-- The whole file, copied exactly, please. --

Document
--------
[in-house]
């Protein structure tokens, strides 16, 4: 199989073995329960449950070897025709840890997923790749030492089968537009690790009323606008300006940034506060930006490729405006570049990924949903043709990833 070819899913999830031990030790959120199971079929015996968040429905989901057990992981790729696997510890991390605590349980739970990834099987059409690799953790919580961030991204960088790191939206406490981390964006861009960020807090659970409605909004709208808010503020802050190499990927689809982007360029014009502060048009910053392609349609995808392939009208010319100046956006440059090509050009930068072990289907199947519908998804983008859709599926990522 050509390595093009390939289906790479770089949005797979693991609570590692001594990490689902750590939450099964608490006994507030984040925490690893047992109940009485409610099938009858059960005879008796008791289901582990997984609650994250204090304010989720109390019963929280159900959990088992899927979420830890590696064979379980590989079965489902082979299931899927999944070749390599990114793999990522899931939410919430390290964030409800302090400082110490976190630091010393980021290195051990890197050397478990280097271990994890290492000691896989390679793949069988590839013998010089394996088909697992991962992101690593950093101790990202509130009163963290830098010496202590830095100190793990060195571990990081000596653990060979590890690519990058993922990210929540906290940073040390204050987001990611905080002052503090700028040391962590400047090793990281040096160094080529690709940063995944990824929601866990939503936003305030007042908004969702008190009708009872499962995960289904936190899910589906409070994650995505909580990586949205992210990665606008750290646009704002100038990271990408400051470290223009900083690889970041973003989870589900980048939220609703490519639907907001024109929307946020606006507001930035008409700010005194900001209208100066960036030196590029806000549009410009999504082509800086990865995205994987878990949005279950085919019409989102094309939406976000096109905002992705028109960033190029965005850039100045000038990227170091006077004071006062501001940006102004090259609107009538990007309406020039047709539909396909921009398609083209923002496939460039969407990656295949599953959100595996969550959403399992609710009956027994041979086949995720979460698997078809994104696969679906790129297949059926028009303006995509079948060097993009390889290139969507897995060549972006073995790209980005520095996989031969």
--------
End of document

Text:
[in-house]
């Protein structure tokens, strides 16, 4: 199989073995329960449950070897025709840890997923790749030492089968537009690790009323606008300006940034506060930006490729405006570049990924949903043709990833 070819899913999830031990030790959120199971079929015996968040429905989901057990992981790729696997510890991390605590349980739970990834099987059409690799953790919580961030991204960088790191939206406490981390964006861009960020807090659970409605909004709208808010503020802050190499990927689809982007360029014009502060048009910053392609349609995808392939009208010319100046956006440059090509050009930068072990289907199947519908998804983008859709599926990522 050509390595093009390939289906790479770089949005797979693991609570590692001594990490689902750590939450099964608490006994507030984040925490690893047992109940009485409610099938009858059960005879008796008791289901582990997984609650994250204090304010989720109390019963929280159900959990088992899927979420830890590696064979379980590989079965489902082979299931899927999944070749390599990114793999990522899931939410919430390290964030409800302090400082110490976190630091010393980021290195051990890197050397478990280097271990994890290492000691896989390679793949069988590839013998010089394996088909697992991962992101690593950093101790990202509130009163963290830098010496202590830095100190793990060195571990990081000596653990060979590890690519990058993922990210929540906290940073040390204050987001990611905080002052503090700028040391962590400047090793990281040096160094080529690709940063995944990824929601866990939503936003305030007042908004969702008190009708009872499962995960289904936190899910589906409070994650995505909580990586949205992210990665606008750290646009704002100038990271990408400051470290223009900083690889970041973003989870589900980048939220609703490519639907907001024109929307946020606006507001930035008409700010005194900001209208100066960036030196590029806000549009410009999504082509800086990865995205994987878990949005279950085919019409989102094309939406976000096109905002992705028109960033190029965005850039100045000038990227170091006077004071006062501001940006102004090259609107009538990007309406020039047709539909396909921009398609083209923002496939460039969407990656295949599953959100595996969550959403399992609710009956027994041979086949995720979460698997078809994104696969679906790129297949059926028009303006995509079948060097993009390889290139969507897995060549972006073995790209980005520095996989031969």